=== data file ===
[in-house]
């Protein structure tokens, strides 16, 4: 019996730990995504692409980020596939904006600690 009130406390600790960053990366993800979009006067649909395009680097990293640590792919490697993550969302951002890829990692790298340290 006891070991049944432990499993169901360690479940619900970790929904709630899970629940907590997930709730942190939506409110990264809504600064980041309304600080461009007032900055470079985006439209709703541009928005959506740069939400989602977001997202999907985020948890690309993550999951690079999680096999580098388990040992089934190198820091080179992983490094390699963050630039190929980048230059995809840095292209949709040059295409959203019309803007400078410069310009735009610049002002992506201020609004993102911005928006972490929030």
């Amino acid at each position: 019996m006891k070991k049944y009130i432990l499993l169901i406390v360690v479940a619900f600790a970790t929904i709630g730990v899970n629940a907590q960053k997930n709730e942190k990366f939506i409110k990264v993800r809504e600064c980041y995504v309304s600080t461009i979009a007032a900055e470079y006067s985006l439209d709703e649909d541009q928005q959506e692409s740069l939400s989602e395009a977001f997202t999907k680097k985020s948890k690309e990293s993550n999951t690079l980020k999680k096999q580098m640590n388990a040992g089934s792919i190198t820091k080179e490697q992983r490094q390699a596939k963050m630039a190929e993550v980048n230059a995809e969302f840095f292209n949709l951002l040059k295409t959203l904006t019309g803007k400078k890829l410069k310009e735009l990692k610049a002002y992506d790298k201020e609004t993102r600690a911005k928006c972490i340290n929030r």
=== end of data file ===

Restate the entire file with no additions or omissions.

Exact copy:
[in-house]
């Protein structure tokens, strides 16, 4: 019996730990995504692409980020596939904006600690 009130406390600790960053990366993800979009006067649909395009680097990293640590792919490697993550969302951002890829990692790298340290 006891070991049944432990499993169901360690479940619900970790929904709630899970629940907590997930709730942190939506409110990264809504600064980041309304600080461009007032900055470079985006439209709703541009928005959506740069939400989602977001997202999907985020948890690309993550999951690079999680096999580098388990040992089934190198820091080179992983490094390699963050630039190929980048230059995809840095292209949709040059295409959203019309803007400078410069310009735009610049002002992506201020609004993102911005928006972490929030």
């Amino acid at each position: 019996m006891k070991k049944y009130i432990l499993l169901i406390v360690v479940a619900f600790a970790t929904i709630g730990v899970n629940a907590q960053k997930n709730e942190k990366f939506i409110k990264v993800r809504e600064c980041y995504v309304s600080t461009i979009a007032a900055e470079y006067s985006l439209d709703e649909d541009q928005q959506e692409s740069l939400s989602e395009a977001f997202t999907k680097k985020s948890k690309e990293s993550n999951t690079l980020k999680k096999q580098m640590n388990a040992g089934s792919i190198t820091k080179e490697q992983r490094q390699a596939k963050m630039a190929e993550v980048n230059a995809e969302f840095f292209n949709l951002l040059k295409t959203l904006t019309g803007k400078k890829l410069k310009e735009l990692k610049a002002y992506d790298k201020e609004t993102r600690a911005k928006c972490i340290n929030r």